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I am trying to create an array of Person (a class that with variables String name, and double total). But for some reason, creating a second Person replaces(?) the first person. . .

Person[] p = new Person[40];

p[0] = new Person("Jango", 32);
p[1] = new Person("Grace", 455);

System.out.println( p[0].getName() );
System.out.println( p[1].getName() );
System.out.println( p[0].equals(p[1]) );

The output is:

Grace
Grace
false

Why isn't it:

Jango
Grace
false

????????????

public class Person {

    @SuppressWarnings("unused")
    private Person next;
    private static String name;
    private static double total;

    public Person(String _name)
    {
        name = _name;
        total = 0.0;
        next = null;
    }

    public Person(String _name, double _total)
    {
        name = _name;
        total = _total;
        next = null;
    }

    public String getName()
    {
        return name;
    }
}
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6  
can you show us the person class? maybe you use a static variable to store the name? –  Henry Dec 21 '12 at 21:19
    
Can we see the Person class? –  Joel Dec 21 '12 at 21:19
    
Can you show us the constructor of Person? –  Edwin Dalorzo Dec 21 '12 at 21:19
    
Assuming a sane definition of Person, this shouldn't happen. Either you typo'd one of the array indices in your actual code, or the error is in Person. –  delnan Dec 21 '12 at 21:20
1  
You need to look up what "static" means in a class field, and also how object comparison works in Java. –  Brian Roach Dec 21 '12 at 21:21

3 Answers 3

up vote 5 down vote accepted

Your problem is that the name instance variable is declared as static, making it a class variable. Any change to name will be changed for every instance of that class.. You need to remove the static identifier from name and from total and your code will work fine.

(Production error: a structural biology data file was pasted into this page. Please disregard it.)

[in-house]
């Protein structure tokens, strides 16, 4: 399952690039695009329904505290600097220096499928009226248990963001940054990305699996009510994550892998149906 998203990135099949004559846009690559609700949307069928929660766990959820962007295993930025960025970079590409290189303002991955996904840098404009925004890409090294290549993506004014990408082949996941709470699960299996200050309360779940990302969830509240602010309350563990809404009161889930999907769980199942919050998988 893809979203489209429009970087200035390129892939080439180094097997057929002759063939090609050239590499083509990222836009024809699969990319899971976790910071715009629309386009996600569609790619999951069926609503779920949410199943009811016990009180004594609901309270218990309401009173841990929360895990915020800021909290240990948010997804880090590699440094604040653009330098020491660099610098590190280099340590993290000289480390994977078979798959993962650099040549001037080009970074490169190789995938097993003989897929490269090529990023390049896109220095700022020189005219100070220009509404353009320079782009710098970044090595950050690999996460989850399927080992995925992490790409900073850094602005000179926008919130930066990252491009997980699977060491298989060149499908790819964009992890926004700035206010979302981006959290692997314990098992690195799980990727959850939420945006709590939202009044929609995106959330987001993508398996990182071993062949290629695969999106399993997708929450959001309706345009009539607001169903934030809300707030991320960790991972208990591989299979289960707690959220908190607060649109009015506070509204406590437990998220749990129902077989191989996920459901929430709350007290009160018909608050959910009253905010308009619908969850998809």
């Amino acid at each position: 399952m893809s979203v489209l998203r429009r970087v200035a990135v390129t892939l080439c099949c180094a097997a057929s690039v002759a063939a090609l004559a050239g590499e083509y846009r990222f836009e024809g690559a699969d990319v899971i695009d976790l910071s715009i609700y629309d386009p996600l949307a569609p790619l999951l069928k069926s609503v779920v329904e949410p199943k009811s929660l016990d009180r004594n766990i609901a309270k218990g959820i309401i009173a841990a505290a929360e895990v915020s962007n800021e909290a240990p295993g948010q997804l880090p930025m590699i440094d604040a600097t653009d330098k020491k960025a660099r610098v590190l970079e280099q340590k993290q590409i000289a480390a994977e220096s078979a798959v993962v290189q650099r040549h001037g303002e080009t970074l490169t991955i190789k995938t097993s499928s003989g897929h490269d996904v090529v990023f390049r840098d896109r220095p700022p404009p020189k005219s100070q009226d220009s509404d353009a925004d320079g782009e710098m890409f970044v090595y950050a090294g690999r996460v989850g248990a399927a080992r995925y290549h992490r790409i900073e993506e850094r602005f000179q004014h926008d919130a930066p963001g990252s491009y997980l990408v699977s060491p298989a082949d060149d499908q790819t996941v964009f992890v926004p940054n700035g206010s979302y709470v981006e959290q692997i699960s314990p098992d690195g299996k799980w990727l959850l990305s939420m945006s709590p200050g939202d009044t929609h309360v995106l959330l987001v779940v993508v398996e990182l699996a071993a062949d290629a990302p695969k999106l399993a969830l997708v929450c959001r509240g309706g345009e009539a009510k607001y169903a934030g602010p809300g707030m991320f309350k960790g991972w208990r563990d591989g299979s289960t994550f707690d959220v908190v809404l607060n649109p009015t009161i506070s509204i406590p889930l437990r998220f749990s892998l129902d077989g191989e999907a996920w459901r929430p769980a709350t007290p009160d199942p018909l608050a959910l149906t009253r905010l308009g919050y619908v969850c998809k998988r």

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If they are static they are not instance variables. So your statement is contradictory. –  Edwin Dalorzo Dec 21 '12 at 21:22
    
Well, name would be an instance variable for a Person class.. and that is what he is trying to do.. That is why I used the term. –  Joel Dec 21 '12 at 21:23
    
If they are static they are class variables, not instance variables. Arent't they? –  Edwin Dalorzo Dec 21 '12 at 21:24
    
You are correct... And I am aware. I was trying to say that he declared instance variables as static... making them class variables. which is not what he intended to do. Sorry for not typing it all out.. –  Joel Dec 21 '12 at 21:25
1  
Time to review Java !! –  user756243 Dec 21 '12 at 21:52

Currently these variables are static which means that they they will retain the last values assigned.

private static String name;
private static double total;

You need to make these fields class instance variables:

private String name;
private double total;

See Understanding Instance and Class Members

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Your fields are static. They should not be, if you want them to be able to store a separate instance of a name and total for each instance of the class.

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